Martelle:  Sure, yeah.  Sometimes it’s hard to talk about this because a lot of people in healthcare are already very empathic.  People go into health professions because they want to help people, but unfortunately, the health system is often designed against them, where we’re not given very much time with our health professionals.  We’re putting a lot of burden with paperwork and completing tasks, which is all really important for other reasons, but it makes it really hard sometimes to build connection in that short amount of time that you might have to engage with the patient or with the client.  We did a lot of feedback sessions with different health professionals about what kinds of information and resources would be helpful for them, and we decided that we wanted to create a training that would put together, in one day, many opportunities for reflecting on the current practice, your current practice, including different topics.  We’re talking about many different topics related to empathy, empowerment, and connection, and focusing on group activities so that you can really think through how it applies to your own work.  For example, we do an introduction to empathy and compassion and set the stage for the whole day about what it means to be empathetic.  We do a section on self-care because when you’re hurting or struggling, it’s really hard to provide empathetic care, even if you are an empathic person.  If there’s a lot of other stuff going on in your life, it can sometimes be hard.  So we do a section on self-care.  We do a section on cultural and emotional intelligence.  We do a section on implicit bias; a section on storytelling; a section on building connection through facial expressions, gestures, spatial relationships, and intentional verbal communication.  So it kind of touches on a little bit of everything, and we drew from psychology and human behavior, and we also intentionally drew from the field of design, specifically human-centered design, because they actually in that field have a lot empathy tools that we have integrated into some of the other content throughout the day.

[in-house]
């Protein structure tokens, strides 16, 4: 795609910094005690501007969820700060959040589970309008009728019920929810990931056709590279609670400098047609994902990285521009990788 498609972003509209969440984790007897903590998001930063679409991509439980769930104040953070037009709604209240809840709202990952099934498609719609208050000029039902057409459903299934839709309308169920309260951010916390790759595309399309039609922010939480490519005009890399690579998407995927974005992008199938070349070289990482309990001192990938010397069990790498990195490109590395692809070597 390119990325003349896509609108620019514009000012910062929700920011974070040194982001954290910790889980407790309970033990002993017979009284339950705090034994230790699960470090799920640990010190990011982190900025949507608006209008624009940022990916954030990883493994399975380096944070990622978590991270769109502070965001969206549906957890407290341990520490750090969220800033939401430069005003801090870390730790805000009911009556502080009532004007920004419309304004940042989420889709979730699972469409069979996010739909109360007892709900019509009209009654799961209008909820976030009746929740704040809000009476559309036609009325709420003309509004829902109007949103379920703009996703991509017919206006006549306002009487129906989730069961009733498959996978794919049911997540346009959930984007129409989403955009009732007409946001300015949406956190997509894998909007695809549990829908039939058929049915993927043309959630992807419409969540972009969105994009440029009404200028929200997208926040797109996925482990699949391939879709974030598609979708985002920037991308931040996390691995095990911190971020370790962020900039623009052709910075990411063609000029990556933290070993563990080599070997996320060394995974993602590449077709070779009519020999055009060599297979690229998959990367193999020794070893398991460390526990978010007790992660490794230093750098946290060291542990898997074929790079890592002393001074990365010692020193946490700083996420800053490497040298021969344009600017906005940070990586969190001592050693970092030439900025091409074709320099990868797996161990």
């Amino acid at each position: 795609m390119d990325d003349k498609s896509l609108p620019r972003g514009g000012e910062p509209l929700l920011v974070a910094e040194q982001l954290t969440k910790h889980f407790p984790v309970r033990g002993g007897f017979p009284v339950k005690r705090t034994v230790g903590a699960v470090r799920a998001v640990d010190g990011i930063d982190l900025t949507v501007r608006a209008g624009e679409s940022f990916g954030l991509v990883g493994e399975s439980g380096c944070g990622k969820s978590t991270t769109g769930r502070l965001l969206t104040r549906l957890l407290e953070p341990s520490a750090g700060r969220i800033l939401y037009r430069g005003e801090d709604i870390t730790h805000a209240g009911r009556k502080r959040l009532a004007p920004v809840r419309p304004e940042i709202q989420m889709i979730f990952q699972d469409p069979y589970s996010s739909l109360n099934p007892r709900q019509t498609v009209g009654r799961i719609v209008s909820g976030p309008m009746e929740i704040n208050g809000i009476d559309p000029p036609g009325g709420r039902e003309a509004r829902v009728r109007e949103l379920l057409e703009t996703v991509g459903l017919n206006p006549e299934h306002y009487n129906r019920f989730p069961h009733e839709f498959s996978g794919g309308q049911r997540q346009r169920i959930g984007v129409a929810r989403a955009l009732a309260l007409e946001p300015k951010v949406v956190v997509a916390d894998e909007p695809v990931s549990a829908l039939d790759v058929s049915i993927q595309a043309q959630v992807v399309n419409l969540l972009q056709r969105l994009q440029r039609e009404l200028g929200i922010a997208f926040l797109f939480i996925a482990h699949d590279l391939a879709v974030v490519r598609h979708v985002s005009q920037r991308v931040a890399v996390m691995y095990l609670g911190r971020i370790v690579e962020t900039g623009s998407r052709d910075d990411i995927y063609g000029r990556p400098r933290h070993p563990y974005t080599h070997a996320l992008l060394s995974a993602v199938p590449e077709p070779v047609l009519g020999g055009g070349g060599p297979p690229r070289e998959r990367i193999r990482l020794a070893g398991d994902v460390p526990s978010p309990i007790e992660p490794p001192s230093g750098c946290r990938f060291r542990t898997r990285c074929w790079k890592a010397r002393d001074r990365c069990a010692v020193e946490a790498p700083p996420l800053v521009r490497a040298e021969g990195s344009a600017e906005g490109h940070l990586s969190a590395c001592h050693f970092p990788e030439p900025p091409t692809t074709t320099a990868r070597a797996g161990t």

Alyssa:  Yeah, that part was interesting to me.  The way you’re facing somebody or how close or how far away, and if you’re far away and hands crossed — all these weird little things that make such a difference.  If you’re a healthcare provider and you’re standing either above or below – I’m really tall so I’m always above, but I don’t even realize it if I’m crossing my arms, which I normally do, because I have long arms, and it’s like, where do I put them, you know?  I could be giving off an impression of being standoffish or I think I’m better that them or who knows what, right?  Just by my body language.